After a working for many years in early childhood and parent education, I took care of my mother and mother-in-law in our home for six years. Feeling like I was “in the slow lane” with “the ladies,” I was delighted to see an ad in the paper that said something like, “One night a week forever and you can get a masters in gerontology.” So I completed an interdisciplinary masters in “Gerontology and Organizational Change” and have connected with the “culture-change movement” in long-term care which—guess what?—is trying to make assisted living and nursing homes less institutional and more home-like, providing care that is less medicalized and more person centered and relationship based.
These are just a few of the parallels between what LifeWays is trying to provide in the early years and the revolution needed at the end of life. For about the same length of time that LifeWays has been working in early childhood, organizations such as the Eden Alternative and the Pioneer Network have been trying to bring similar reforms to long-term care by making facilities more home-like–not only in appearance but in granting more autonomy and control to the residents themselves.
It probably isn’t surprising, then, that a similar discussion is going on in eldercare as in childcare around the issues of safety and risk. Dr. Bill Thomas, who founded the Eden Alternative to create more living and livable environments by bringing children, animals and plants into long term care facilities, first discussed the concept of “Surplus Safety” in 2010. Allowing greater autonomy and choice has become a central philosophy for culture change advocates and a core component of creating a life worth living in nursing homes and other long term care settings.
Thomas and psychologist Dr. Judah Ronch insist that the real definition of risk must be expanded from the purely negative to “the possibility of an unanticipated outcome.” This leads to two kinds of risk: downside risk is an outcome that is worse than expected and upside risk is an outcome that is better than expected. The obsession with downside risk unfortunately leads to the taking away of any chance of upside risk for those living in long term care environments and prevents outcomes that are better than expected. They point out that we do not restrain toddlers as they try to learn to walk because they might fall. However, because the current conception of risk includes only downside risk – in which harm may come to frail elders if they attempt certain activities such as getting out of bed – it has resulted in very restrictive policies and practices, such as bed and chair alarms.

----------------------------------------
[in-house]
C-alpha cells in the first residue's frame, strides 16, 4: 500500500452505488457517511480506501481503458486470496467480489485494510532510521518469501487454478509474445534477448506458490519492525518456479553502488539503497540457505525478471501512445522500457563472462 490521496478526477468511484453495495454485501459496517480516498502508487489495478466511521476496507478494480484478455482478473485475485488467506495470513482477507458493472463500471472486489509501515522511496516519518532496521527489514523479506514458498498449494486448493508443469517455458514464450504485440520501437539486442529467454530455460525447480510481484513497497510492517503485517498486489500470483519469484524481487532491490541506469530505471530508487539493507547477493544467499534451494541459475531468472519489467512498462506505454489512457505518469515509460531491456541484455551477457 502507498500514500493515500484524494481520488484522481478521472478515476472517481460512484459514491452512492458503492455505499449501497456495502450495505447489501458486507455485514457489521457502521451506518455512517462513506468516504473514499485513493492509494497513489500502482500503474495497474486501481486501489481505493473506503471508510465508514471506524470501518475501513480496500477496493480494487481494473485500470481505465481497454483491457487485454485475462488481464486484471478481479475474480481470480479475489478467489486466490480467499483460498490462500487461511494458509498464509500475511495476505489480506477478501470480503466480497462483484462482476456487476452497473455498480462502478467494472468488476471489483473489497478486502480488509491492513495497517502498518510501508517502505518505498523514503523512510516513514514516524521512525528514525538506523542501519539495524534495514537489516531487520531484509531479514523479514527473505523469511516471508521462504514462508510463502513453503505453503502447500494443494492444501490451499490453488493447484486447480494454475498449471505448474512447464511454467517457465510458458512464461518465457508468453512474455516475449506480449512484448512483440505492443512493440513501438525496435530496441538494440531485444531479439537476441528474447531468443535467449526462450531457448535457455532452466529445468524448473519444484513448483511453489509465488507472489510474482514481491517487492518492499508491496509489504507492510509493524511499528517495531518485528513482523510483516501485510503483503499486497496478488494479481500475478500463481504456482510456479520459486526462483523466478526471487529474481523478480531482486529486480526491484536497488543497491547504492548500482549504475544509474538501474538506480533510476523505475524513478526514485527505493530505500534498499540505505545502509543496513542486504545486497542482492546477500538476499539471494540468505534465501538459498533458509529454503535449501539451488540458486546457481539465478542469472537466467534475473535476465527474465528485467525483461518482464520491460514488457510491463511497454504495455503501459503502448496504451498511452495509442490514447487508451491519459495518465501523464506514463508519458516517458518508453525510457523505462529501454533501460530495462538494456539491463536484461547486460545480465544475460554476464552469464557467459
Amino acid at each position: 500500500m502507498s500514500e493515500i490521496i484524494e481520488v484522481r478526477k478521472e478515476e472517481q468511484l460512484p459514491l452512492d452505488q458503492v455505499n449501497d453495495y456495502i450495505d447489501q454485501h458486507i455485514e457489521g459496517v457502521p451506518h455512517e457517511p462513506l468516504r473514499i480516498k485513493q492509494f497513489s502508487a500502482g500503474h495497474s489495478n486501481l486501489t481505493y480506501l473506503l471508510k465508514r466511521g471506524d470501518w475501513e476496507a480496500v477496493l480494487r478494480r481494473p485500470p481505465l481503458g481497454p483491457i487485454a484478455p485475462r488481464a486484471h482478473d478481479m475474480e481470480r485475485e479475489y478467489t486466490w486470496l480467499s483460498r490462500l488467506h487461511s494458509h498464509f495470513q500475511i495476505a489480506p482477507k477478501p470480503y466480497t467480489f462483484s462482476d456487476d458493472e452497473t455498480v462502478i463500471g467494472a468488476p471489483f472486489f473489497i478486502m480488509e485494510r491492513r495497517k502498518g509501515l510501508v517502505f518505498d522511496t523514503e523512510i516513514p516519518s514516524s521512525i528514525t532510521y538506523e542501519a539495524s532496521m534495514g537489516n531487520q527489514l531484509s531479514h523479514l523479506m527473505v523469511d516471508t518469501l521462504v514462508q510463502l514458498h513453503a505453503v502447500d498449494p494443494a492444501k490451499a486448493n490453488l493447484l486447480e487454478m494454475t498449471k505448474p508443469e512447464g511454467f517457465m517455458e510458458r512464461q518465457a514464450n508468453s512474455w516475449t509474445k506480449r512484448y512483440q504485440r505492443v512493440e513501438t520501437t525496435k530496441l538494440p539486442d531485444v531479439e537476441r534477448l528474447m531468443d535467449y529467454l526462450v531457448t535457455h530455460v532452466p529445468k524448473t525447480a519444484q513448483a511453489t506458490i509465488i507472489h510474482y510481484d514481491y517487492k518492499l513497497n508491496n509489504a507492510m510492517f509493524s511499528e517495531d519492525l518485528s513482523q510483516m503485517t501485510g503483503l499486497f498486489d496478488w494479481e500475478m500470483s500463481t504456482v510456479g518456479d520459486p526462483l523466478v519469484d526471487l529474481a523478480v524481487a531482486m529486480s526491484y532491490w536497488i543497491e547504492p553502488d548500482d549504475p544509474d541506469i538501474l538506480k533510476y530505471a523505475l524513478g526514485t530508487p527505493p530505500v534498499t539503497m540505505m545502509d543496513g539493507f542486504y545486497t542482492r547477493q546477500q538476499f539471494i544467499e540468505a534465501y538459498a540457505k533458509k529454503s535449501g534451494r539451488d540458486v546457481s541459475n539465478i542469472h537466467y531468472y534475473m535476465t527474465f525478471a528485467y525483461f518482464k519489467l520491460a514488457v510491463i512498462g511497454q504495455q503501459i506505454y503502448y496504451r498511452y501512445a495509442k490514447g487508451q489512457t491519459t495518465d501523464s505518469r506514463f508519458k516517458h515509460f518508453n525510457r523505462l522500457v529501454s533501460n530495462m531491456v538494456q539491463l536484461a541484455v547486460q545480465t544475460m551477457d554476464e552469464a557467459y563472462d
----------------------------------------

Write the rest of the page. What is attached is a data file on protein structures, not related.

For example, elders used to be physically restrained (“tied down”) to keep them in chairs or beds—to keep them from the risk of falling. Unfortunately, the use of restraints virtually eliminated any opportunity for the elder to experience the benefits associated with the upside of risk. In this case, the upside includes such things as the ability to ambulate, the ability to remain continent, the ability to sustain independence, good circulation, etc. While physical restraints are no longer allowed, residents are still restrained by alarms that alert staff to come and put them back into the chair or bed.
Thomas and culture change advocates point out that risk is essential to growth. When we remove any element of risk, our elders cease to grow. Our risk management efforts focus on “downside risk” at the expense of “upside risk.” This risk management mindset mirrors the survey process which focuses on eliminating downside risk. If an elder’s right to folly (make mistakes) is removed, their freedom is also removed. Their freedom to grow and learn disappears as well.
Another example of “surplus safety” with children occurred last year in the next two over from ours: the housing association of a condominium community declared that no children under age 16 could be outside without being accompanied by an adult. This being Colorado, which is very allergic to “the nanny state,” it was all over the papers and television, and the association had changed its rules by the next day. Sigh.
Rahima Baldwin Dancy has worked throughout the lifespan as a midwife, early childhood and parenting educator, gerontologist and natural deathcare advocate. She is the author of You Are Your Child’s First Teacher and a member of the LifeWays board.